- Количество слайдов: 62
Music of the Middle East
Common Features and Diversity Many Arabic nations n Iran and Turkey are non-Arabic. n Israel –– a markedly unique culture surrounded by Arab nations n Numerous ethnic minorities, such as the Kurds
Islam (established 622 AD) –– a monotheistic and egalitarian religion
The Middle Eastern Sound n n Monophony –– one melody line played simultaneously by all performers without harmonic accompaniment Parallel polyphony –– the same melodic line is played at different volumes or pitch levels by two or more performers Heterophony –– two or more performers playing the same melody, but with small differences in timing or ornamentation Ornamentation –– tones bent and embellished with trills, glissandos, or short secondary notes
n Timbre (sound quality) –– vibrato-less; hard-edged, “raspy” quality n Solo vocal music dominates n Improvisation highly valued
Middle Eastern Vs Western Vocal Timbre n Western Opera Eastern Vocals
Instruments n n n n Chordophones Plucked Lutes: oud (most common); bouzouq (Syria, Lebanon, Egypt, and Turkey) setar (Persian classical music); tar (Iran); dotar (Afghanistan, Central Asia, and Northern Iran) tambur (Turkey) Bowed lute: jouzeh and rebab (in Arabic cultures); kamancheh (throughout the Middle East); and qichak (Eastern sections) Zithers: plucked qanun (or kanun); struck (hammered) santour Membranophones Conical hand drums: darbucca (or tabl); frame drums including tambourines (daff and riqq); and goblet-shaped drums (dombak) Aerophones End-blown flutes: nai (or ney); oboe-like double-reed instruments (zornah, surna); and a folk instrument type that consists of a pair of oboe-like pipes (of equal or unequal length), including the Arabic arghul and zummarah and the Persian qoshmeh
n Chordophones n Plucked Lutes: oud (most common); bouzouq (Syria, Lebanon, Egypt, and Turkey) setar (Persian classical music); tar (Iran); dotar (Afghanistan, Central Asia, and Northern Iran) tambur (Turkey)
Oud http: //www. youtube. com/v/o. T_6 p. MTz 4 wo? version=3& hl=en_US & rel=0
Setar http: //www. youtube. com/v/6 PWk 84 ij 3 ws? hl=en_US& version=3& rel=0
Tar http: //www. youtube. com/v/5 Qcln. G 8 s-g. Q? hl=en_US& version=3& rel=0
n Bowed lute: jouzeh and rebab (in Arabic cultures); kamancheh (throughout the Middle East); and qichak (Eastern sections)
Jouzeh, rebab and kamancheh
n Zithers: plucked qanun (or kanun); struck (hammered) santour
Santour http: //www. youtube. com/v/I-Yxt. VM 8 Qr. U? version=3& hl=en_US& rel=0
Percussion riqq, daff, dombak (tombak)
Features and Beliefs n There are three prominent features and beliefs that unite Middle Eastern musical culture: – Vocal and compositional styles derived from the recitation of the Holy Koran - there are two styles of chant: muttaral is syllabic, unembellished, and subdued; mujawwad is emotional, ornamented, and melodically complex.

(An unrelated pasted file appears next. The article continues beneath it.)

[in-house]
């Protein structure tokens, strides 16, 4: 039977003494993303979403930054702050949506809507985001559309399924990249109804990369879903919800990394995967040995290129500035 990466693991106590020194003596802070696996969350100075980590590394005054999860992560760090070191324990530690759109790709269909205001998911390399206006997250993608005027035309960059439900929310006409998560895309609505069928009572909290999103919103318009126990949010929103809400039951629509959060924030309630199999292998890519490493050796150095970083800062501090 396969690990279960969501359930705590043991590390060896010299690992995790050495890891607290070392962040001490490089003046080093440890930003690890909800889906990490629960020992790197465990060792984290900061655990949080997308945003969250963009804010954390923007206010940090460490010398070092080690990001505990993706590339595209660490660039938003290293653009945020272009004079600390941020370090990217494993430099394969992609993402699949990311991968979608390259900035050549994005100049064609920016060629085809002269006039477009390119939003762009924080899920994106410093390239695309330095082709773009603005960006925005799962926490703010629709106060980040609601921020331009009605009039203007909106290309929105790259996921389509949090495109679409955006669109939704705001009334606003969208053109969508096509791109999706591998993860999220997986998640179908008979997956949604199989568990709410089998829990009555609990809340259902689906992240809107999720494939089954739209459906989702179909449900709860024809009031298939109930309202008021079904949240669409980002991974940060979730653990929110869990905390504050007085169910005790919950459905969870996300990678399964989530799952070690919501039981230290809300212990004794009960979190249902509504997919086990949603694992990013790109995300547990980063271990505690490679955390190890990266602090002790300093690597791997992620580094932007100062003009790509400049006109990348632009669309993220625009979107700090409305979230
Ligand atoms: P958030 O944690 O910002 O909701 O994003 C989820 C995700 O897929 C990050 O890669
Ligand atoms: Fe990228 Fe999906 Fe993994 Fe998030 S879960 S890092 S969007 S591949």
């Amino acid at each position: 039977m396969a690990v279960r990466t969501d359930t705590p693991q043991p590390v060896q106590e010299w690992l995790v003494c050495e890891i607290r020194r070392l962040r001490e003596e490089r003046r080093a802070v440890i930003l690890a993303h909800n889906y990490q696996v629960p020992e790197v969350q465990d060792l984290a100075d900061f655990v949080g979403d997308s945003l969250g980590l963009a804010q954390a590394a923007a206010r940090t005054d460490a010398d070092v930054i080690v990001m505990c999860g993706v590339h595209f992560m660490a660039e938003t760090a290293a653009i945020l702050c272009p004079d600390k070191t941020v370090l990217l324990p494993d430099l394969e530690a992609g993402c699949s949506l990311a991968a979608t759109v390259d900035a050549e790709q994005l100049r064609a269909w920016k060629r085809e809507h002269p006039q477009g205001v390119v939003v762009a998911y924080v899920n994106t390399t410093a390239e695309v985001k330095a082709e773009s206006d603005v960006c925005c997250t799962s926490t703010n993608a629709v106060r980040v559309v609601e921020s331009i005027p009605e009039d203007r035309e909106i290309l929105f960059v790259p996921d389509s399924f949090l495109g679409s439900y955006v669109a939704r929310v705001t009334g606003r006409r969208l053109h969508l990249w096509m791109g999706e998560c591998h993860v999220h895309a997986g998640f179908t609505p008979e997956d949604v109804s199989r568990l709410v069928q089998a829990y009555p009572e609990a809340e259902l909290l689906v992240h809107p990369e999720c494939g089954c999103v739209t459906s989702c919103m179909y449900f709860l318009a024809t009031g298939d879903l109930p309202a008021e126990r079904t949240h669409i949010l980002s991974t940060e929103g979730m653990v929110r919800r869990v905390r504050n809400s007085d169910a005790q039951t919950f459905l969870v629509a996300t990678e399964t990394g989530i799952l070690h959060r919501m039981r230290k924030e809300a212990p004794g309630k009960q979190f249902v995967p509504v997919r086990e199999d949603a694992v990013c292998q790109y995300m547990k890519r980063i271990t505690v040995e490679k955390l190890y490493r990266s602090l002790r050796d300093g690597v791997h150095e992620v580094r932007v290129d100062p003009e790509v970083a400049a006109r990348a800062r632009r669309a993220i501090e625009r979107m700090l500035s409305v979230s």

– Music creates a kind of ecstatic, emotional bond between performer and audience. The terms tarab in Arabic and hal in Persian denote this quality.
The “suite, ” or collection of individual pieces played together, is the major unifying compositional principle. n The most common type of suite found throughout the region is known as the taqsim (taksin, in Turkey). It consists of two parts: an improvised, usually nonmetric solo instrumental number; and the beshrav or peshrev, a metric, composed piece usually performed by an ensemble.
n Other types of suites are the Egyptian wasla, the naubat found in Morocco, Algeria, and Tunisia. The Persian dastgah (the same name is used for this extended suite as for Persian modes)
performed in five parts: pishdaramad (composed, for ensemble); chahar mezrab (composed or improvised, solo); avaz (solo, improvised, non-metric); tasnif (metric, composed song); and reng (a light, dance-derived instrumental piece). Iraq shares a similar form, known as the “Iraqi maqam, ” which also centers on an extended avaz. n is
Music in Culture Professional musicians are lowly regarded, while cultured amateurs are highly regarded. n Halal –– a word that means “legitimate. ” For music, it is chanted poetry; music for family celebrations such as weddings; occupational folksongs; military music. n Haram –– a word that means “illegitimate, ” in reference to classical musics as well as musics associated with unacceptable contexts such as nightclubs or for belly dancing n
Melodic Modes and Improvisation n Maqam –– the generic term for mode (makam in Turkish) (mugam in Azerbaijan) (dastgah in Iran) n Maqam tones are separated by pitch distances called intervals that comprise whole-tones, half-tones, three-quartertones (slightly larger the Western halftone), and five-quarter-tones (slightly larger than the Western whole-tone).
n n n Every Arabic or Turkish maqam or Persian dastgah has a name. Some give the place of origin (like the Greek modes). (Listening Guide: Major Maqams) Taqsim –– a nonmetric improvised instrumental piece based on a maqam, consisting of several short sections Iq'a (or wazn in Arabic; usul in Turkish) –– rhythmic modes, or meter Radif –– in Persian classical music, the body of music, consisting of 250–– 300 short pieces, memorized by students and then used as the basis or point of departure for improvised performance Gusheh –– in Persian classical music, a subdivision of a dastgah and smallest constituent of the radif
Vernacular and Popular Music and the Diasporas n Tahkt –– literally “platform; ” an ensemble of musicians, often including violin, santour, ney, and two drums, used to accompany singing and sometimes dancing, in Arabic popular music n Arabesk –– in Turkish popular music, a traditional Middle Eastern sound symbolizing the Turkish people's association with Islam and to older cultural traditions of the area n Dervishes –– individuals associated with Sufism who dance by whirling to achieve transcendence